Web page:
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ld agree upon should bind all, under date of May of this year.
This led to the representative body, having the full powers of all the freemen, except that of elections. —Savage's Winthrop, i. 71, note.
Six months later, there was a considerable accession of inhabitants, by order of the General Court.
The order does not appear on the records of the Court; but Winthrop says, under date of Aug. 14, 1632, The Braintree
Supposed to be so called because they came from Braintree, a town in Essex, about forty miles from London. Company (which had begun to sit down at Mount Wollaston), by order of court, removed to Newtown.
There were Mr. Hooker's Company.
Savage's Winthrop, i. 87. Mr. Hooker did not arrive until more than a year later; but the members of his flock, who preceded him, in due time again enjoyed his pastoral care. Before their arrival an order was adopted by the inhabitants, in regard to the paling around the common lands; the contemplated assignment of proportions,
ouse, giving it its present seating capacity of 1,040.
The house, thus improved, was rededicated Dec. 15, 1872.
The church, now known as the North Avenue Congregational Church, was organized Sept. 23, 1857, under the auspices of an ecclesiastical council duly convened; it consisted originally of forty-three members.
The first pastor of this church was Rev. William Carruthers, Bowd.
Coll. 1853, who was installed Jan. 2, 1861, and was dismissed Feb. 21, 1866. Rev. David O. Mears, born in Essex, Feb. 22, 1842, A. C. 1865, was ordained and installed Oct. 2, 1867, under whose ministry the growth of the church and congregation has been rapid and substantial.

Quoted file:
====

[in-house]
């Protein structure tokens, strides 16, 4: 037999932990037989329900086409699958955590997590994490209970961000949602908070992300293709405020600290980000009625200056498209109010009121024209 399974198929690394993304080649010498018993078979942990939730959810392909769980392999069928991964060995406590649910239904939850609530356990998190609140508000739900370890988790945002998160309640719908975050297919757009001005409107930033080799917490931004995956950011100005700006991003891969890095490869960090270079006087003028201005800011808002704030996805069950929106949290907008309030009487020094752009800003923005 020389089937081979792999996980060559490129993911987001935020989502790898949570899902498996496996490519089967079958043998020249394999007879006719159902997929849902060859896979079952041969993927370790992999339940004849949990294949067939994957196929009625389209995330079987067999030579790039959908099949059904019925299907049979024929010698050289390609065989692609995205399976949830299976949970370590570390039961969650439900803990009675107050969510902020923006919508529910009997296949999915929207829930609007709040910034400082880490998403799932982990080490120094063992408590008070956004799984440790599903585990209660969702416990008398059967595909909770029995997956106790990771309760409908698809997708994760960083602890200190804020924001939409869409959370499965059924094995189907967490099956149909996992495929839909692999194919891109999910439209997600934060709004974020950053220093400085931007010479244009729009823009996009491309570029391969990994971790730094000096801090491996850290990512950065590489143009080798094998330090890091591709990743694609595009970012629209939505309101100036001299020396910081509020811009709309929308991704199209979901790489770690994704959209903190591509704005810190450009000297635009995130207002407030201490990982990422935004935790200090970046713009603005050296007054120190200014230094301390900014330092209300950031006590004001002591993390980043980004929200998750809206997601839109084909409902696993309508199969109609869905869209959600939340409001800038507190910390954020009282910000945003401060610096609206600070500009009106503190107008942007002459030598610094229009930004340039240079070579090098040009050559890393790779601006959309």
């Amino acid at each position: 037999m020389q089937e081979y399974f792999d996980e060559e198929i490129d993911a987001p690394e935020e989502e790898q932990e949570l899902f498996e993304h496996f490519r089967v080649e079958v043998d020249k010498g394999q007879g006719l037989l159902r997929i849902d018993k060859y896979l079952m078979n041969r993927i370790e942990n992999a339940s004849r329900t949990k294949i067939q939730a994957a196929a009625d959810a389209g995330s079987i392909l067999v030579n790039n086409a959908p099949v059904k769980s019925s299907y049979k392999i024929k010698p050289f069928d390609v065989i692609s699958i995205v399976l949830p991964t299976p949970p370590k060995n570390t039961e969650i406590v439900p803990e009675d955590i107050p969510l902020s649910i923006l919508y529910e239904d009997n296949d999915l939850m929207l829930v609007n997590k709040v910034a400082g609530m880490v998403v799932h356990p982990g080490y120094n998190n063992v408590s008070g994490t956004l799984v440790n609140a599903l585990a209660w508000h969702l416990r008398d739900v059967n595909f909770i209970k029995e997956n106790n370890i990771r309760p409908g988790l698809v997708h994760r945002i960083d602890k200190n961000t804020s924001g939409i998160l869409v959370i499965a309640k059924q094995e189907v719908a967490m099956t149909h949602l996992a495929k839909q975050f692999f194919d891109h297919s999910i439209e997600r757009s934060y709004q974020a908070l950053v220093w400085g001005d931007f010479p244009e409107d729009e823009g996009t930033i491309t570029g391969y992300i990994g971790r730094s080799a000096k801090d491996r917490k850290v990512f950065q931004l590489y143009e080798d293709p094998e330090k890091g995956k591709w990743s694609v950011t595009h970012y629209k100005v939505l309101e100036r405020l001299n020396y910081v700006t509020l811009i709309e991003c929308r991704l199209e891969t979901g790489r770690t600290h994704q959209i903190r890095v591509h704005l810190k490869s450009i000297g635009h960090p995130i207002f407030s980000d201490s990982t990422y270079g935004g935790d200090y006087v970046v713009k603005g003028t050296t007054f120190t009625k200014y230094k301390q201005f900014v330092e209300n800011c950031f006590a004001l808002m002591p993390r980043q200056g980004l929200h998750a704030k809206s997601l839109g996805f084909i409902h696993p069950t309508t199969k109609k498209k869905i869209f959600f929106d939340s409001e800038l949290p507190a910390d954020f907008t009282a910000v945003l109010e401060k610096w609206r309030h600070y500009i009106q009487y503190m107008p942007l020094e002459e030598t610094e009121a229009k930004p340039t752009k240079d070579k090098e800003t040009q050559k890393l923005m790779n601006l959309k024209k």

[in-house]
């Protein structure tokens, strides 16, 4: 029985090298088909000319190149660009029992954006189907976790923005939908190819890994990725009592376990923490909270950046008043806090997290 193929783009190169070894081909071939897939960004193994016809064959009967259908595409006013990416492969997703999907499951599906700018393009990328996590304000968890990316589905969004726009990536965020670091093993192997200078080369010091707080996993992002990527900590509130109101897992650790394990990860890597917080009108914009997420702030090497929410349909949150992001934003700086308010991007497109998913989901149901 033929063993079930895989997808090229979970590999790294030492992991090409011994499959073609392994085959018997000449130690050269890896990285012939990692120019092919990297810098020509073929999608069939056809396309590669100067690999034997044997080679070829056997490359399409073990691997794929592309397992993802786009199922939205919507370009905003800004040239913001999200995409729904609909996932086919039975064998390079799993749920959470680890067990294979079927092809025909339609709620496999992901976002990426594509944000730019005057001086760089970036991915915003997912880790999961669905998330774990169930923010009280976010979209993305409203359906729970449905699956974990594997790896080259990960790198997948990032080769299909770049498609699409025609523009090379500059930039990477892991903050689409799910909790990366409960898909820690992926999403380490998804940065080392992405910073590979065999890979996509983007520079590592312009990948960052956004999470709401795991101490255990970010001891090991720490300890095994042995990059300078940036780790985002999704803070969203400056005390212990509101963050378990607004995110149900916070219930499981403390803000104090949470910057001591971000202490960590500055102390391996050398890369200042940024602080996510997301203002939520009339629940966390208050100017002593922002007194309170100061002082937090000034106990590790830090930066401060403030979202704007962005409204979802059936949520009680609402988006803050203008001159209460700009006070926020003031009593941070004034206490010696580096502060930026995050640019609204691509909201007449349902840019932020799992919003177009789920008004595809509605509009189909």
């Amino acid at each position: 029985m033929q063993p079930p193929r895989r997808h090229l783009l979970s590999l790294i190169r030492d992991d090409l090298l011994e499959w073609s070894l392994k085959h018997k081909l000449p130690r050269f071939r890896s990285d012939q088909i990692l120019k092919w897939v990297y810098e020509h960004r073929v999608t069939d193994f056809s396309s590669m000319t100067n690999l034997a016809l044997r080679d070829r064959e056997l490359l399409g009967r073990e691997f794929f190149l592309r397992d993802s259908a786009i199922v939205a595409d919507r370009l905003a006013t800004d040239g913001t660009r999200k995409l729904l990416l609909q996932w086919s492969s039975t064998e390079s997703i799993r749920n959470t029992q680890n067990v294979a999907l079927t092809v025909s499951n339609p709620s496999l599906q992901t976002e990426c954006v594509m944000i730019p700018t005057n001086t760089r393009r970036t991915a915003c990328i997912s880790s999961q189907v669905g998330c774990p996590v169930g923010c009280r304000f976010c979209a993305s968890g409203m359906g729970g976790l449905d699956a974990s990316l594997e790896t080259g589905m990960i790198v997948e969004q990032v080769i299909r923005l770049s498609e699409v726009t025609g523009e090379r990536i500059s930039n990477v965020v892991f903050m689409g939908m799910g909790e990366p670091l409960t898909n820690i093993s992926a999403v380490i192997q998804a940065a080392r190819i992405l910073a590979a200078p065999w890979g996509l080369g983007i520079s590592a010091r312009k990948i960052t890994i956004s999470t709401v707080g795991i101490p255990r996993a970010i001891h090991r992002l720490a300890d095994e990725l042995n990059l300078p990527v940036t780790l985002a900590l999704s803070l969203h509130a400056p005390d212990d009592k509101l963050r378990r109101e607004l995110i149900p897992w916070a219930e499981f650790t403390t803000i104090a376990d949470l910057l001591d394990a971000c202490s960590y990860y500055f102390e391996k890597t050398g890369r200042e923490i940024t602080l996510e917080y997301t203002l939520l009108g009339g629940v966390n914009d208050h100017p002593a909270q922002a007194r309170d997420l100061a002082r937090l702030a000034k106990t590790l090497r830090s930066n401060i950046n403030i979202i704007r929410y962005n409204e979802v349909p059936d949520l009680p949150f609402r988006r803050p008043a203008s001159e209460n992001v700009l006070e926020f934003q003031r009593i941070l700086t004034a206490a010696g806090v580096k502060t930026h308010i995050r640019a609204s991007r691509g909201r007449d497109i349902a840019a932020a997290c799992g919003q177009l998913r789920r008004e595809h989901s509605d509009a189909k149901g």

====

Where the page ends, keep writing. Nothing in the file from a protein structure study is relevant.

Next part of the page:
The following named persons have served this church as Deacons:—
F. E. Whitcomb,
James R. Morse,
William P. Hayward,
H. D. Sweetser,
Henry M. Bird,
Wm. Fox Richardson,
Pilgrim Congregational.—In 1852, a mission Sabbathschool was established under the
in this expedition). June 23, Lieut.-col. Goffe and Major Jonas Bond to provide quarters for the troops of the north of Charles River, appointed to rendezvous at Cambridge.
Mass. Arch., LXXI. 806, 807.
Col. Edmund Goffe submitted a memorial to Lieut.—gov. Dummer, in 1724, when the Province was engaged in a war with the Indians, representing that in the month of July last past, he was commissionated and appointed to be Colonel of all the forces in the western frontiers of Middlesex and Essex, together with the town of Brookfield, by his Honor the Lieutenant Governor, and that he had visited all the stations at great personal expense, and at the hazard of his life; he reported the number of men now in the service of this Government in the towns following, viz.: Dunstable, 40; Dracut, 12; Almsbury, 10; Haverhill, 12; Groton, 14; Lancaster, 14; Turkey-Hills, 12; Rutland, 25; Brookfield, 10; total, 149.
Ibid., LXXII. 169-172. At a later period, Rev. Ammi-Ruhamah Cutter (a Cambri